Power consumption is an issue. With portable devices this affects battery life. [I am irritated by the short intervals between necessary charging sessions with my phone. On the other hand, my netbook can run for over 7 hours on a charge, which is great. Likewise, my newly-acquired iPad seems to perform well.] With mains powered equipment, power consumption is also a concern for environmental reasons.
The matter of power has always been seen as a “hardware issue”, but, of late, there has been an increasing interest in the role of software …
It is clear that software can take an active role in managing power consumption, if the right capabilities are provided. For example, parts of a system may be switched on and off, as required. The clock speed of a processor may be adjusted according to the amount of work it needs to do at a particular moment. The clock frequency can have a very significant effect upon power consumption.
Another, more simplistic argument is based upon selection of operating system. A traditional RTOS [like Nucleus] is likely to have a significantly smaller memory footprint than Linux, so less memory needs to be fitted. As memory consumes power, less memory means less power consumption. This argument is sound, but may be countered by the assertion that memory power consumption is really not too bad.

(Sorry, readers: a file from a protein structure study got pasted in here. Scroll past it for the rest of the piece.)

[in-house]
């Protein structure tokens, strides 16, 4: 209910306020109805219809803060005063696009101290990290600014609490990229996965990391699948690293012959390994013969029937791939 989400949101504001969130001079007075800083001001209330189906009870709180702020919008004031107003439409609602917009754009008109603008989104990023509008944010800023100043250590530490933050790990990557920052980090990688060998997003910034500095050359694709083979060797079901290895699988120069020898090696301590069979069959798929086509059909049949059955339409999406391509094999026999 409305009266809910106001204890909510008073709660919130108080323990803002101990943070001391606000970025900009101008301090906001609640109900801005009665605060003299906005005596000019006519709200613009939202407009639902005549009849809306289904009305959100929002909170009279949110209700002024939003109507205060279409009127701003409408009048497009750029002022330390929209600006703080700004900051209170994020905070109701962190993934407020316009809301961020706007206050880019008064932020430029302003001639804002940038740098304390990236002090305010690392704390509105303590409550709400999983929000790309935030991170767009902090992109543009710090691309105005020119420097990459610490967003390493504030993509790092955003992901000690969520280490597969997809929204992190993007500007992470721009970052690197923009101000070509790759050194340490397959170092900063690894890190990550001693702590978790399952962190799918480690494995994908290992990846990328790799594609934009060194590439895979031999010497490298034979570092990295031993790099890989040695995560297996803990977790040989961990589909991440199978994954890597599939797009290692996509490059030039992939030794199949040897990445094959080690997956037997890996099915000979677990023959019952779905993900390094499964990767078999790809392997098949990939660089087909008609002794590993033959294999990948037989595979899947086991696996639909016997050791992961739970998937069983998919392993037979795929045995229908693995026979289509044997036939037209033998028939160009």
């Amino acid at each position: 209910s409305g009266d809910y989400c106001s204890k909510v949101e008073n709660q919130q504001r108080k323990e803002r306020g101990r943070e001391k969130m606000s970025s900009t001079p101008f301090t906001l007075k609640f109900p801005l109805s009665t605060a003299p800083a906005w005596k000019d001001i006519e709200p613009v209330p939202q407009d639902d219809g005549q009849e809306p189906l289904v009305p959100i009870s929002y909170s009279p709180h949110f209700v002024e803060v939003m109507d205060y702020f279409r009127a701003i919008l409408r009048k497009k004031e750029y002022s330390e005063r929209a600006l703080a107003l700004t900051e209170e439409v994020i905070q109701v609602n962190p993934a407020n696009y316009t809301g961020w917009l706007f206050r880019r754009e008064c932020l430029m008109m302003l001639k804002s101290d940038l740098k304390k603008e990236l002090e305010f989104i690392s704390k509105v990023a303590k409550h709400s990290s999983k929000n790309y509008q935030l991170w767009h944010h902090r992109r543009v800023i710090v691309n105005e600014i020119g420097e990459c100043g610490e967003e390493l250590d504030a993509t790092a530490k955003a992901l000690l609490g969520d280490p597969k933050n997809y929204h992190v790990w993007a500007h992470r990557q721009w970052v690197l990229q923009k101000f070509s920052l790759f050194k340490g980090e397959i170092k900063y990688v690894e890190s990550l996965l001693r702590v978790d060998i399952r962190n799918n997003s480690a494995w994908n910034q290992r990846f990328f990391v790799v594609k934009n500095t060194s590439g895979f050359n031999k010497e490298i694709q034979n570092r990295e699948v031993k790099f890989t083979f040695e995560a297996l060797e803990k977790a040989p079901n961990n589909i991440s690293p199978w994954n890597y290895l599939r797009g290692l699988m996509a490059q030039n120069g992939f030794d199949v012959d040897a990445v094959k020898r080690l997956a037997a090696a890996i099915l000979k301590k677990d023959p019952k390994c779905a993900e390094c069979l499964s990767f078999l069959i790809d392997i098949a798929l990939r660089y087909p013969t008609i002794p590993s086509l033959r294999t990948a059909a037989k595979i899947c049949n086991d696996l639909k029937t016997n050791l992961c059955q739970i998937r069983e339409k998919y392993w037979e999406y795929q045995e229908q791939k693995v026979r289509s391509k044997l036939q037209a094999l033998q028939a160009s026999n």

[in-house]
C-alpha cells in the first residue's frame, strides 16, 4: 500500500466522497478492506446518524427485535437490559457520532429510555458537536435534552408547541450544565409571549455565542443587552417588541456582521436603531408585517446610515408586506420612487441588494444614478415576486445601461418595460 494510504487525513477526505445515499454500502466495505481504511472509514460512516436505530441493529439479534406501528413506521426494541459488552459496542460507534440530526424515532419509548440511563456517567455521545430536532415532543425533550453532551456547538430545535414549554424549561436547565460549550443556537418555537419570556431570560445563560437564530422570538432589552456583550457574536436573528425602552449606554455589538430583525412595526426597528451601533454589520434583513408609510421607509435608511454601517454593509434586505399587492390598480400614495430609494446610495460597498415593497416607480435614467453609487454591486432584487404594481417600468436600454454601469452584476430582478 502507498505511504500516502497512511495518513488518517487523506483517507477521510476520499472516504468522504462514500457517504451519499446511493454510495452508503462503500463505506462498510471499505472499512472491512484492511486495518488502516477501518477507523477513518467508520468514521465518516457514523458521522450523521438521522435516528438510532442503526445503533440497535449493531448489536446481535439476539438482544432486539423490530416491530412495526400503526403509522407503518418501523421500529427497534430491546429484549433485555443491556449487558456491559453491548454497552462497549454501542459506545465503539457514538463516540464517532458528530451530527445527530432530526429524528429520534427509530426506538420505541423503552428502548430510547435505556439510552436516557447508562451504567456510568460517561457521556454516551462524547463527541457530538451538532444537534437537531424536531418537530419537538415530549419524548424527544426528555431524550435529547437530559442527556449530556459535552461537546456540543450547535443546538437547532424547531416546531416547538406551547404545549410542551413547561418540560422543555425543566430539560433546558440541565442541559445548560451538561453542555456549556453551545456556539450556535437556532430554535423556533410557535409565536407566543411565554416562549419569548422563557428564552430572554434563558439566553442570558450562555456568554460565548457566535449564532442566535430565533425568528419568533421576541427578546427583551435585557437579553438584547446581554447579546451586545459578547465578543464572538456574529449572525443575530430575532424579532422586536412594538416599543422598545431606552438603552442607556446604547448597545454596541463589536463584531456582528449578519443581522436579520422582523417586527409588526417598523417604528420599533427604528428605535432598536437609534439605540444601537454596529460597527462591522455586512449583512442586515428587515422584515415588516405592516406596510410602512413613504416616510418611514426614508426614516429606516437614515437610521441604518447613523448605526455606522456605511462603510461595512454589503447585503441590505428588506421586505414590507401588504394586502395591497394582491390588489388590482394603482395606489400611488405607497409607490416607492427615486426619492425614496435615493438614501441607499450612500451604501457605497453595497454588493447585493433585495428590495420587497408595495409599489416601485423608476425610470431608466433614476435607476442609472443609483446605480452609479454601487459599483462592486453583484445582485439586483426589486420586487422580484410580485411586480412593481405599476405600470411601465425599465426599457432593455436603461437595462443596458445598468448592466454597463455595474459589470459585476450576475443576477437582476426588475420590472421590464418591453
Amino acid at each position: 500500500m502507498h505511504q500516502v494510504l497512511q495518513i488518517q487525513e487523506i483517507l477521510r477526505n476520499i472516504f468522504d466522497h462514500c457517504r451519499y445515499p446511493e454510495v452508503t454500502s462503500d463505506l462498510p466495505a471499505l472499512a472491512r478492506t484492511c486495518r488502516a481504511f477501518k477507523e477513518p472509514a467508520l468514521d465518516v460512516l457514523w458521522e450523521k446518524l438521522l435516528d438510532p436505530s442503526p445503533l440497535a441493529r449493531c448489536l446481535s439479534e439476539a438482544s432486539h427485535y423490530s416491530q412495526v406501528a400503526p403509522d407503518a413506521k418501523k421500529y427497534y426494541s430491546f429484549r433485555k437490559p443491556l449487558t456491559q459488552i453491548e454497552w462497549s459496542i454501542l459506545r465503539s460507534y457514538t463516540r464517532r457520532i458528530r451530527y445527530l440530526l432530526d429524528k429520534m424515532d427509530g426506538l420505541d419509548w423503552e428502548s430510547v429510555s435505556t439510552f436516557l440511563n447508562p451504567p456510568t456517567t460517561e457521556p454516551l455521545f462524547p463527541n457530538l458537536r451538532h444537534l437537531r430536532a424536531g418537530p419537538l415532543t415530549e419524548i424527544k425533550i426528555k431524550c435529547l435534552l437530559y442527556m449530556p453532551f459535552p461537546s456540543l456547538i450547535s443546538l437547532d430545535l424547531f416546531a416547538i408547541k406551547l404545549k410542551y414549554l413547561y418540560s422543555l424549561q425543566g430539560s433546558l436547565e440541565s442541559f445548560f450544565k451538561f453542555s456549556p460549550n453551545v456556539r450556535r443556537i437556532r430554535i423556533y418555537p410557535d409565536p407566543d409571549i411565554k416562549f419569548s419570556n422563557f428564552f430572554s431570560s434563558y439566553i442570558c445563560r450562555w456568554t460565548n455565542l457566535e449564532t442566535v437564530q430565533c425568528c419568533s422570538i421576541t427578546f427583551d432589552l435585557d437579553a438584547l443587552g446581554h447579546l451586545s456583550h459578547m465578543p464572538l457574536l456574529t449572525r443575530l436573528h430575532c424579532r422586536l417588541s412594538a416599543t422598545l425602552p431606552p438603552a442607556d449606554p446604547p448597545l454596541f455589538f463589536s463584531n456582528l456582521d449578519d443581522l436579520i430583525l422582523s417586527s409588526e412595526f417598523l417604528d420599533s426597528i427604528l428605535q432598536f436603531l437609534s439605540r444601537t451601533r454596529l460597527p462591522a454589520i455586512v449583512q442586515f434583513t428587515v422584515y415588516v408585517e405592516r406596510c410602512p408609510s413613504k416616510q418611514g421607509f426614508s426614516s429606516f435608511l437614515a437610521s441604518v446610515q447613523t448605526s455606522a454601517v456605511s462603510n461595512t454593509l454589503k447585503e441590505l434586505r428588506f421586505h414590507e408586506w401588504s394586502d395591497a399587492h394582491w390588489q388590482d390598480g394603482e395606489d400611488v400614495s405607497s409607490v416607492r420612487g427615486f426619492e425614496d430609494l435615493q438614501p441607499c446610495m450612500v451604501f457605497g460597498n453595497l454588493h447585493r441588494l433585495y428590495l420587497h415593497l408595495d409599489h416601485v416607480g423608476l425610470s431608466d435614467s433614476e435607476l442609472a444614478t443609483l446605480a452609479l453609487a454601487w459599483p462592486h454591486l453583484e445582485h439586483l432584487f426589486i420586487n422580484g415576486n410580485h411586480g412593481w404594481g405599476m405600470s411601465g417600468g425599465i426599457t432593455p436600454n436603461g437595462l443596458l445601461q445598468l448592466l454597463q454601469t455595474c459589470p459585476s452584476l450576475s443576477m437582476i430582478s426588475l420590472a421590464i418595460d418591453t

Last week, I was working with my colleague Stephen Olsen, who has been doing some research into these matters. He showed me that there is an even simpler perspective: the amount of power the CPU consumes, when doing a particular job, will vary depending upon the OS. His experiment was conducted using a media player device. It was decoding an MP3 of a 71db 220Hz sine wave. He ran the code twice: the first time executing the application under Nucleus, the second using Linux. The power consumed was measured and plotted over time.
On the plot power consumed, when running Nucleus, is shown in pink; Linux is dark blue. The results are interesting: when running Linux the CPU was consuming nearly 25% more power than when it was doing the exact same job under Nucleus.
There is also an increase in power consumption of another 20% [between about 3000 and 4000 on the plot] when running Linux. What caused this? We do not know. Obviously Linux was doing something in this time frame, which affected it CPU load.
This experiment set out to see whether a conventional RTOS really did benefit a design in terms of power consumption. It succeeded in this goal. It also illustrated quite graphically the non-real-time [i.e. unpredictable] behavior of Linux, which may be a problem for certain applications.